Flexibility empowers teachers to best address unique learning needs of students. Flexible schedules allow teachers to manage time within their classroom or as a team, house, cohort, pathway, academy or a small learning community. Flexibility occurs when the same teachers teach the same students for the same periods of the school day. With flexibility, teachers can alter the sequence of classes, design and implement interdisciplinary units, or provide extended time for hands-on or project-based learning. Common planning time is essential.
9. Teachers’ Contract
Those responsible to construct the master schedule must be fully aware of the details of the teachers’ contract. Within those parameters, every effort must be made to create the best possible climate for teaching and learning. While collaboration time needs to exist in the master schedule, how that time is used must be mutually understood. The length of the school day impacts the number and length of instructional modules or periods.
10. Least Restrictive Environment
Initially introduced for special needs students, the notion of least restrictive environment can expand to all students. With intervention periods in the master schedule, students may receive IEP support, Tier II and Tier III assistance or ELL tutoring without missing an exploratory or elective experience. As middle and high schools increase the use of individualized scheduling, students can receive acceleration or remediation as needed, reflecting their unique profile.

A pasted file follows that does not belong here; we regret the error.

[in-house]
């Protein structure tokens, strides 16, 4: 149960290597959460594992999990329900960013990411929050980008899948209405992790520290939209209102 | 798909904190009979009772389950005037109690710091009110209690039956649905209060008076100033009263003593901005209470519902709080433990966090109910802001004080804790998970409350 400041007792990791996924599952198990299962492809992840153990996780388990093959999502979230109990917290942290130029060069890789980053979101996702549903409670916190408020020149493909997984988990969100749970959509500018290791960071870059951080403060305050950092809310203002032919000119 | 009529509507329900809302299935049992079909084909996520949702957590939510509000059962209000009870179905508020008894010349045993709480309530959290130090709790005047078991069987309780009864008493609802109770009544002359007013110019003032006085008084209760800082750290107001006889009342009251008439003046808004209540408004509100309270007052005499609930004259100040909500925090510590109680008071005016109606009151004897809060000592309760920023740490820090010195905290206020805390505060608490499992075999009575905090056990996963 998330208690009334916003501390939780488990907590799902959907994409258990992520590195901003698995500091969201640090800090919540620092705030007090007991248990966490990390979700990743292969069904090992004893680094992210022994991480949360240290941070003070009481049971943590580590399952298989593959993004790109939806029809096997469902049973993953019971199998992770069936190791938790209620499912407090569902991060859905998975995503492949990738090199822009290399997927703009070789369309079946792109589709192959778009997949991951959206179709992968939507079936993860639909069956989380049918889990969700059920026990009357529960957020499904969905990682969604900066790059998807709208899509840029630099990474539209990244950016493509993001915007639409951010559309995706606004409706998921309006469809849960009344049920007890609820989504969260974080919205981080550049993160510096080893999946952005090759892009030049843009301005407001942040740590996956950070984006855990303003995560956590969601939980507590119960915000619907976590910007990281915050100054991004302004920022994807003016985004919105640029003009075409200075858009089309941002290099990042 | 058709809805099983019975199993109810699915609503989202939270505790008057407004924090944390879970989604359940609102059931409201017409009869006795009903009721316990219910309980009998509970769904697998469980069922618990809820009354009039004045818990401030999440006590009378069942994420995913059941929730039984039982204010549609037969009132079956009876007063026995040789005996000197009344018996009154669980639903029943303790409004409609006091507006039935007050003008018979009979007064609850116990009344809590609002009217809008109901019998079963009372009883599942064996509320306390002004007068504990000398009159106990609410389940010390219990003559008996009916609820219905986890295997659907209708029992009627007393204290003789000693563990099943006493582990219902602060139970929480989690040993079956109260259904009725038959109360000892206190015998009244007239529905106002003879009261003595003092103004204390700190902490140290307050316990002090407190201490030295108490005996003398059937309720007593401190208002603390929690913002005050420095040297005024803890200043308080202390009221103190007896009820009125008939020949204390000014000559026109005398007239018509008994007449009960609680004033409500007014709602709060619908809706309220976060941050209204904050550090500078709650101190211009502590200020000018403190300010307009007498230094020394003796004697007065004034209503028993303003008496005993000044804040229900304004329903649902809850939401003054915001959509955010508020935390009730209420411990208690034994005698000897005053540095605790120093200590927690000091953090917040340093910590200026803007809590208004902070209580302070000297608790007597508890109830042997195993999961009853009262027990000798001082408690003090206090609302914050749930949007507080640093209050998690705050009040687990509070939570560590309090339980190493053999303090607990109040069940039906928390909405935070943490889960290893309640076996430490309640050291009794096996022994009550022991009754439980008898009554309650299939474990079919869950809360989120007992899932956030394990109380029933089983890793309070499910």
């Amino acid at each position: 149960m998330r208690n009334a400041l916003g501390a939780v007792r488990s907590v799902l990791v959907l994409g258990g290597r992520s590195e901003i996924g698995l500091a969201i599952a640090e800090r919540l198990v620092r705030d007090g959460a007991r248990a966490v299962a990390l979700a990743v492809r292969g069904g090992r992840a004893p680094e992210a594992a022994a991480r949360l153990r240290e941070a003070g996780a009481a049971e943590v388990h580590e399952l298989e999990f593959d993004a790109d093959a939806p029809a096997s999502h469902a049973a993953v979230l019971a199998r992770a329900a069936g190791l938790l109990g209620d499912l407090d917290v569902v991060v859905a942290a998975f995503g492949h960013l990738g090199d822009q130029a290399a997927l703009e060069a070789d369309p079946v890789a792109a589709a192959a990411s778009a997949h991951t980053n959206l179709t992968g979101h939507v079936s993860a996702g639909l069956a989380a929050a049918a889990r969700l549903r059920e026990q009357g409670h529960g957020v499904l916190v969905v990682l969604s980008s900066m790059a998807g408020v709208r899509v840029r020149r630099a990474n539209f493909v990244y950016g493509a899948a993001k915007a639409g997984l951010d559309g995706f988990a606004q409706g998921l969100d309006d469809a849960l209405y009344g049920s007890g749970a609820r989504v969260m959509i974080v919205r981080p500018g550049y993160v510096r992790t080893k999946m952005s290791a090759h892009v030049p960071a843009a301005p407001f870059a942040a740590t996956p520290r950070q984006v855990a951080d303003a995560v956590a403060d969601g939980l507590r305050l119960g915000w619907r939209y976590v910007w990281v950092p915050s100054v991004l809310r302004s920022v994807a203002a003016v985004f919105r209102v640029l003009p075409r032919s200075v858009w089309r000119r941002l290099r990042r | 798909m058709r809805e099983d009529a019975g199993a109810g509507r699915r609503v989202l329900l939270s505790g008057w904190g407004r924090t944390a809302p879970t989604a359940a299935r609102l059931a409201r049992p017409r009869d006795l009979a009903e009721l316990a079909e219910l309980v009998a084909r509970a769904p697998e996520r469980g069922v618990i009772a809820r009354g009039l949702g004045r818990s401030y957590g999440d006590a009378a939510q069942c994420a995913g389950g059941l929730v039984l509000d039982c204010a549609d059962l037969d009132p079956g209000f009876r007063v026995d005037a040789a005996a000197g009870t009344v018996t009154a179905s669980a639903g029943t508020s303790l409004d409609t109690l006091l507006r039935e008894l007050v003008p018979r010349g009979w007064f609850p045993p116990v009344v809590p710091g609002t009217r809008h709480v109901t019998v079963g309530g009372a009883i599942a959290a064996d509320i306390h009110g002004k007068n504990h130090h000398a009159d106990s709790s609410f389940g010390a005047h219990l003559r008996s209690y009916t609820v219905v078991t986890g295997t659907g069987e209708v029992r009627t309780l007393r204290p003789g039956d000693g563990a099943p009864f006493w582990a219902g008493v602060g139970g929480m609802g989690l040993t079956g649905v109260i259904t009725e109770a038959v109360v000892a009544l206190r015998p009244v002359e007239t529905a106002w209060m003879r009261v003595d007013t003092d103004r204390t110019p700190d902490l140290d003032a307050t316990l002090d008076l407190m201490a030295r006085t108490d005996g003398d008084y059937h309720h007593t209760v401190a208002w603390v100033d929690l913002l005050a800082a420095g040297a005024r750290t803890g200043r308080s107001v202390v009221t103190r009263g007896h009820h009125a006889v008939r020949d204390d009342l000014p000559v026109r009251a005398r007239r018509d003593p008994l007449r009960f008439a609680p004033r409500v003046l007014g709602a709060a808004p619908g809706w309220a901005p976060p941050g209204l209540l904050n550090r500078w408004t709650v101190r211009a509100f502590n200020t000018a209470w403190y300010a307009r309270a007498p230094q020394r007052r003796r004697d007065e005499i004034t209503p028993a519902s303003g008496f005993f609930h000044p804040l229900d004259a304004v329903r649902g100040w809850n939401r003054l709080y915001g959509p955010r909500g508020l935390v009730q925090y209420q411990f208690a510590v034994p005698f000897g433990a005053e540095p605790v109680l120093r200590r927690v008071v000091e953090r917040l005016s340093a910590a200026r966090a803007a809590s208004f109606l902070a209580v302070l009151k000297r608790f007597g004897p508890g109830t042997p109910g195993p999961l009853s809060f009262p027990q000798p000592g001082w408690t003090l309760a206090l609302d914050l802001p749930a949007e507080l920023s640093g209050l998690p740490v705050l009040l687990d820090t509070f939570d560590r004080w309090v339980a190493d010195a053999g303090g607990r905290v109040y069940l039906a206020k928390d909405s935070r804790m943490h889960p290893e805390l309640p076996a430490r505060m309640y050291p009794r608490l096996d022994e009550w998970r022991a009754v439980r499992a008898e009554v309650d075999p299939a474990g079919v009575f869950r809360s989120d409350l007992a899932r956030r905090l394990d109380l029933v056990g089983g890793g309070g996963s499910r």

11. Professional Development
When expanding an existing schedule or changing to a new primary option and/or inserts, professional development is essential. Training should precede the rollout with systematic follow-up. Focal points should include teaching/learning strategies in extended time periods, curriculum integration, use of available data, role and function of small learning communities or cohorts, and managing the intervention period.
- Schedules reflect the core values of the school.
- Schedules are a means to an end – student achievement.
- There are similarities and differences in master schedules from level to level; but the goal is the same.
- At all levels, schedules are based on student needs and interests. At the secondary level, schedules are based on student course requests which reflect the uniqueness of each individual student.
- Training is essential for those who build the schedule as well as those who implement the organizational plans.